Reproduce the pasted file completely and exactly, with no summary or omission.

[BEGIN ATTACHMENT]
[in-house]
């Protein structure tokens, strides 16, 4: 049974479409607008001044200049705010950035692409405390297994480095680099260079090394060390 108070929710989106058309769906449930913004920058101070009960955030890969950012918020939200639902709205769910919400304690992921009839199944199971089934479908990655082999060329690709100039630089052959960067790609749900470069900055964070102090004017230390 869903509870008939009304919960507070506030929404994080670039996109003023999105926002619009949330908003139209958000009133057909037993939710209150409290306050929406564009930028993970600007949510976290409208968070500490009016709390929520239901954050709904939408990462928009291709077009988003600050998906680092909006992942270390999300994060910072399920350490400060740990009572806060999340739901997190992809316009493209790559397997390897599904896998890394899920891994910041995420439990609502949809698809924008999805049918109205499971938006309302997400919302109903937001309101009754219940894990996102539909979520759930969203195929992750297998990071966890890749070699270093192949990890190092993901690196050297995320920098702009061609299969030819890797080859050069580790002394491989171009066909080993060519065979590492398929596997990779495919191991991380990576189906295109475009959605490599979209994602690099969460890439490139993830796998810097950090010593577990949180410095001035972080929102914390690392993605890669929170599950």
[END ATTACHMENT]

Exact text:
[in-house]
């Protein structure tokens, strides 16, 4: 049974479409607008001044200049705010950035692409405390297994480095680099260079090394060390 108070929710989106058309769906449930913004920058101070009960955030890969950012918020939200639902709205769910919400304690992921009839199944199971089934479908990655082999060329690709100039630089052959960067790609749900470069900055964070102090004017230390 869903509870008939009304919960507070506030929404994080670039996109003023999105926002619009949330908003139209958000009133057909037993939710209150409290306050929406564009930028993970600007949510976290409208968070500490009016709390929520239901954050709904939408990462928009291709077009988003600050998906680092909006992942270390999300994060910072399920350490400060740990009572806060999340739901997190992809316009493209790559397997390897599904896998890394899920891994910041995420439990609502949809698809924008999805049918109205499971938006309302997400919302109903937001309101009754219940894990996102539909979520759930969203195929992750297998990071966890890749070699270093192949990890190092993901690196050297995320920098702009061609299969030819890797080859050069580790002394491989171009066909080993060519065979590492398929596997990779495919191991991380990576189906295109475009959605490599979209994602690099969460890439490139993830796998810097950090010593577990949180410095001035972080929102914390690392993605890669929170599950």